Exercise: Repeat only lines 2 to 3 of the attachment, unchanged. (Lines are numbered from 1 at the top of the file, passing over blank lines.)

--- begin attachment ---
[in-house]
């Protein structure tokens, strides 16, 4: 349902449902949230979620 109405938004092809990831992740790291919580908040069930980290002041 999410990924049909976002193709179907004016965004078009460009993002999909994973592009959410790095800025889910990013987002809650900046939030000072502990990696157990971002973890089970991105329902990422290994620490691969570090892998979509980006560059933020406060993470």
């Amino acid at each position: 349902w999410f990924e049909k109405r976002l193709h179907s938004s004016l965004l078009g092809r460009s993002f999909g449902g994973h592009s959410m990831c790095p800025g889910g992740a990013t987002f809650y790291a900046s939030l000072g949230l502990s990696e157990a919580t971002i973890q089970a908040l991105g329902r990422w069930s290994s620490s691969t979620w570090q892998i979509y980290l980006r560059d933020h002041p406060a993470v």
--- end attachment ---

């Protein structure tokens, strides 16, 4: 349902449902949230979620 109405938004092809990831992740790291919580908040069930980290002041 999410990924049909976002193709179907004016965004078009460009993002999909994973592009959410790095800025889910990013987002809650900046939030000072502990990696157990971002973890089970991105329902990422290994620490691969570090892998979509980006560059933020406060993470």
């Amino acid at each position: 349902w999410f990924e049909k109405r976002l193709h179907s938004s004016l965004l078009g092809r460009s993002f999909g449902g994973h592009s959410m990831c790095p800025g889910g992740a990013t987002f809650y790291a900046s939030l000072g949230l502990s990696e157990a919580t971002i973890q089970a908040l991105g329902r990422w069930s290994s620490s691969t979620w570090q892998i979509y980290l980006r560059d933020h002041p406060a993470v």